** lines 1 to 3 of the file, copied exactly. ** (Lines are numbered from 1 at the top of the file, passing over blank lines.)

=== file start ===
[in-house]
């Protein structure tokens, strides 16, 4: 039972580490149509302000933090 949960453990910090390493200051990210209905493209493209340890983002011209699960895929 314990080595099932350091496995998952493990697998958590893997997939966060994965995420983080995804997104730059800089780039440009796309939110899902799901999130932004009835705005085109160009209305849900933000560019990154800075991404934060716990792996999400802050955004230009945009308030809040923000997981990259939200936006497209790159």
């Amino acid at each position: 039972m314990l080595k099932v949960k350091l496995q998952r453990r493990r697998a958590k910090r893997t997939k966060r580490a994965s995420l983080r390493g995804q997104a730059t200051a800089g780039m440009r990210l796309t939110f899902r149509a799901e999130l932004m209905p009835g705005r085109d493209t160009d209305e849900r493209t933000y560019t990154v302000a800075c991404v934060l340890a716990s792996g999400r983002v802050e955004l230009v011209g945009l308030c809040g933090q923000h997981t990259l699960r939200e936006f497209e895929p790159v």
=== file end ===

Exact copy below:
[in-house]
């Protein structure tokens, strides 16, 4: 039972580490149509302000933090 949960453990910090390493200051990210209905493209493209340890983002011209699960895929 314990080595099932350091496995998952493990697998958590893997997939966060994965995420983080995804997104730059800089780039440009796309939110899902799901999130932004009835705005085109160009209305849900933000560019990154800075991404934060716990792996999400802050955004230009945009308030809040923000997981990259939200936006497209790159």
């Amino acid at each position: 039972m314990l080595k099932v949960k350091l496995q998952r453990r493990r697998a958590k910090r893997t997939k966060r580490a994965s995420l983080r390493g995804q997104a730059t200051a800089g780039m440009r990210l796309t939110f899902r149509a799901e999130l932004m209905p009835g705005r085109d493209t160009d209305e849900r493209t933000y560019t990154v302000a800075c991404v934060l340890a716990s792996g999400r983002v802050e955004l230009v011209g945009l308030c809040g933090q923000h997981t990259l699960r939200e936006f497209e895929p790159v």